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Digestion of Starch & Sugar

author image Melodie Anne
Melodie Anne Coffman specializes in overall wellness, with particular interests in women's health and personal defense. She holds a master's degree in food science and human nutrition and is a certified instructor through the NRA. Coffman is pursuing her personal trainer certification in 2015.
Digestion of Starch & Sugar
Starch from potatoes has the same end result as sugar. Photo Credit: Ju-Lee/iStock/Getty Images

Every single cell throughout your body works around the clock every day. They need a steady supply of fuel to give them the energy to do their specialized jobs, though. The fuel that cells prefer to use is called glucose, which is the simplest form of carbohydrate. Both starches and sugars eventually turn into glucose, although the digestive process is different for each one.

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Breaking Down Starch

Starch compounds are big and complex. When you chew something high in starch, like a potato or slice of bread, cells in your mouth automatically excrete saliva, an enzyme-containing digestive juice. Saliva’s job is to pull apart all of those sugars, so you swallow simpler carbohydrate sugar molecules, rather than complex starch compounds. Once the simple sugars reach your stomach, specialized cells secrete more digestive substances that combine with all broken-down food particles. Everything gets mixed together into a partially digested substance called chyme, which gets pushed to your small intestine for further digestion.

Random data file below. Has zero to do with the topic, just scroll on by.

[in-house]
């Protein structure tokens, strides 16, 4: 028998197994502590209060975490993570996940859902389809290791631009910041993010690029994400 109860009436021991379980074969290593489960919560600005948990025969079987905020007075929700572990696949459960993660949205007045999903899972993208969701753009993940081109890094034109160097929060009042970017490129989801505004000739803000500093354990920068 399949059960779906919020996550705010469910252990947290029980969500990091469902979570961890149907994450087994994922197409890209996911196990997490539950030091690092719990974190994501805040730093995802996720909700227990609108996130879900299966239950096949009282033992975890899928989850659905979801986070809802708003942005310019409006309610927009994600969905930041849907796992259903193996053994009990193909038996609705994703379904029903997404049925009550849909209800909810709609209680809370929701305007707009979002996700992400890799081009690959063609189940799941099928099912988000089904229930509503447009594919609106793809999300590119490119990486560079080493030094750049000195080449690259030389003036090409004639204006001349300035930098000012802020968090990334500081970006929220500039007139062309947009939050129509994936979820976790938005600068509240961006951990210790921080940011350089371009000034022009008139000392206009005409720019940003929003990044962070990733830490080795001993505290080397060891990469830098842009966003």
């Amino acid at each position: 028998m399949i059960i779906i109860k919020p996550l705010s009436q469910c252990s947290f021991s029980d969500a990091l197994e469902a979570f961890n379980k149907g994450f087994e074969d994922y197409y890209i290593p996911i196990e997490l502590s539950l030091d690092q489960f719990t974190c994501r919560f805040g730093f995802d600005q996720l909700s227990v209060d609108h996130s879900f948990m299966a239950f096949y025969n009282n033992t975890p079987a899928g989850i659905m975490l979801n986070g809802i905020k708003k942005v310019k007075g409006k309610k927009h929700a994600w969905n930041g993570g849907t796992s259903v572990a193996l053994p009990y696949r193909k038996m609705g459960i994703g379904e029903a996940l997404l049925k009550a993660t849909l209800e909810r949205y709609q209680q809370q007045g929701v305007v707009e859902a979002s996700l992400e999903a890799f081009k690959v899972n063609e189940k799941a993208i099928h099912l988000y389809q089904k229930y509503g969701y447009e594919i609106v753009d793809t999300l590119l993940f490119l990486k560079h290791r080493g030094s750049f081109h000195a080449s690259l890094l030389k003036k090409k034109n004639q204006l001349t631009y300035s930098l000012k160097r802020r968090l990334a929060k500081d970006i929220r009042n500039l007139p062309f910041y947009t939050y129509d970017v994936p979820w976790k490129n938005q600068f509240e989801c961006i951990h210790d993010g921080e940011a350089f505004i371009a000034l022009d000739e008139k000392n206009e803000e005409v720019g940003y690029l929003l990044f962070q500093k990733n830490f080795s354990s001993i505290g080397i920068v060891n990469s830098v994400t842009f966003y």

Sugar Digestion

Saliva doesn't break down sugar the way it breaks down starch. Instead those sugar molecules travel down to your stomach, get blended into the chyme mixture and head toward your small intestine. Digestive enzymes in the small intestine convert sugars -- whether they were sugars originally or were converted into sugars from starch -- directly into glucose. After this quick conversion step, glucose molecules get absorbed through intestinal walls, with the help of tiny intestinal “fingers” called villi.

Glucose Absorption and Storage

When glucose goes through your intestines, it immediately enters your bloodstream. This makes your brain send a signal to your pancreas to release insulin, a type of hormone. Insulin acts as a gatekeeper, opening up cell walls so glucose can go inside. Cells can either snag what they need to fuel them right away or store the glucose to use later on. Glucose that goes into storage mode gets converted into a polysaccharide, a complex type of carbohydrate called glycogen. Your muscles and liver store glycogen, which can be converted back into glucose fuel quickly, just in case you don’t have enough glucose coming in from your diet.

Fiber’s Role

Even though fiber’s primary job is getting food to move through your gut -- it never converts into glucose -- it does have a role in glucose processing. Soluble fiber, the kind you get from oats, beans and fruits, turns into a thick, slow-moving material as it absorbs water. This sludge slows digestion, which in turn, delays glucose absorption. It allows glucose to get absorbed a little at a time in your small intestine, rather all together. If you’re diabetic, soluble fiber should make it easier for you to have more stable blood glucose levels.

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